Head & Body

1. 4 sc in magic ring
2. inc every stitch (8)
3. sc around (8)
4. 2 sc, 3 inc, 3 sc (11) [insert nose]
5. 2 sc, (1 sc, inc) 3 times, 3 sc (14)
6. inc, 2 sc, (inc, 1 sc) 4 times, 3 sc (19) [place eyes between rounds 5 & 6 where the head widens (opposite your starting st), 6 st apart. You can wait until you make the ears before inserting them.]
7. sc around

Making the ears, they are worked as part of the head. [If you have trouble, look in the comments/ask a question there for help, or try the new video tutorial. Also embedded at the bottom of the post.]

8. 6 sc, (sc into front loop of st above eye, ch 3, skip 1st ch, 2 sc [down chain], sc into f.l. next head st of rnd; turn [work up ear], sc, sl st; turn [work down ear], sl st, sl st into f.l. of next head st) 3 sl st in f.l. of next 3 sts in round; repeat parentheses once, 4 sc
9. sc around (through back loops of ear sections) (19)
10. invdec, 2 sc, invdec, 2 sc, 2 invdec, 2 sc, invdec, sc, invdec [goes one st into next row, move marker for new starting stitch] (12)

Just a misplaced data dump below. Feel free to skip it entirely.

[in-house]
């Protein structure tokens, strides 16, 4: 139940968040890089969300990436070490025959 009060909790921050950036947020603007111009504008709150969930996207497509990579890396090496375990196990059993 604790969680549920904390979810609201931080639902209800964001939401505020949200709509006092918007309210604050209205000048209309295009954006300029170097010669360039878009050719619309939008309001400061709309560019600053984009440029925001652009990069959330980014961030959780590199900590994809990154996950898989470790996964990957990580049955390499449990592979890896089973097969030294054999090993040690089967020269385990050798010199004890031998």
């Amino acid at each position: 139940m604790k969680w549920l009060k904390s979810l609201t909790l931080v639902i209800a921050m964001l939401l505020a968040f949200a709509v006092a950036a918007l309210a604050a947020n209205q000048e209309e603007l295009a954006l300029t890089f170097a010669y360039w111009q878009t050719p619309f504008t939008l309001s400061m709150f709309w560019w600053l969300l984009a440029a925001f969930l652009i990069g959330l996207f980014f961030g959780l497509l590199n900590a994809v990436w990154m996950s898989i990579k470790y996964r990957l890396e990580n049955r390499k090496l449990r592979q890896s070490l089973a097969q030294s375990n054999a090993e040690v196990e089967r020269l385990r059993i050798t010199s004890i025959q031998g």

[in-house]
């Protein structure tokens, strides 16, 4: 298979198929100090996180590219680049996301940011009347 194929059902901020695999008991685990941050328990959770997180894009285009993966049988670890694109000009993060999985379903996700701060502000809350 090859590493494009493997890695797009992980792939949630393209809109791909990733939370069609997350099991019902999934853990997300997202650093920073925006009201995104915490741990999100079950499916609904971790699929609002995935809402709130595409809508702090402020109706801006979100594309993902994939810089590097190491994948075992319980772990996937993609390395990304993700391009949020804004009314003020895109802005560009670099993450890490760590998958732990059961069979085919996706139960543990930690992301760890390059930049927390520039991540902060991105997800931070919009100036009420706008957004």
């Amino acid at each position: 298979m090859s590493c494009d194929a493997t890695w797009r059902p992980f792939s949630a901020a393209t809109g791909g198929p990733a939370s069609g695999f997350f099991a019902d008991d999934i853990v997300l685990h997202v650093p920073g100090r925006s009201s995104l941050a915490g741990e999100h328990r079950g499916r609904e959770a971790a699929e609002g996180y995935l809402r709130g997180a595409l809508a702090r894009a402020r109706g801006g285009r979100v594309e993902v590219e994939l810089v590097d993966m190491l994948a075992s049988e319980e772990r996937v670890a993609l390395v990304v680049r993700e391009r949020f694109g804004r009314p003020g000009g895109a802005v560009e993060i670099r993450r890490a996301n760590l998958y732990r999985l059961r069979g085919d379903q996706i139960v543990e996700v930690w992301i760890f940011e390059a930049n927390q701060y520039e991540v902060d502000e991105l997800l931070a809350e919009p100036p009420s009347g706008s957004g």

11. sc, 2 inc, 7 sc, 3 inc (18)
12. (2 inc, 2 sc) 4 times, 2 sc (26)
13-17.   sc around
18. (2 sc, dec) around, 2 sc (17)
19. sc around
20. (invdec, sc) around, invdec (13)

Stuff head & body firmly.

21. 6 invdec, one st left (7)

Drawstring (using needle, weave yarn tail through front loop of each stitch and pull tight) closed.


Start with white.

1. 3 sc in ring
2. inc around (6)

Switch colors.

3. (1 sc + inc) around (9)
4. (1 sc + inc) around (13)
5-8. sc around
9. (1 sc + invdec) around, 1 sc (9)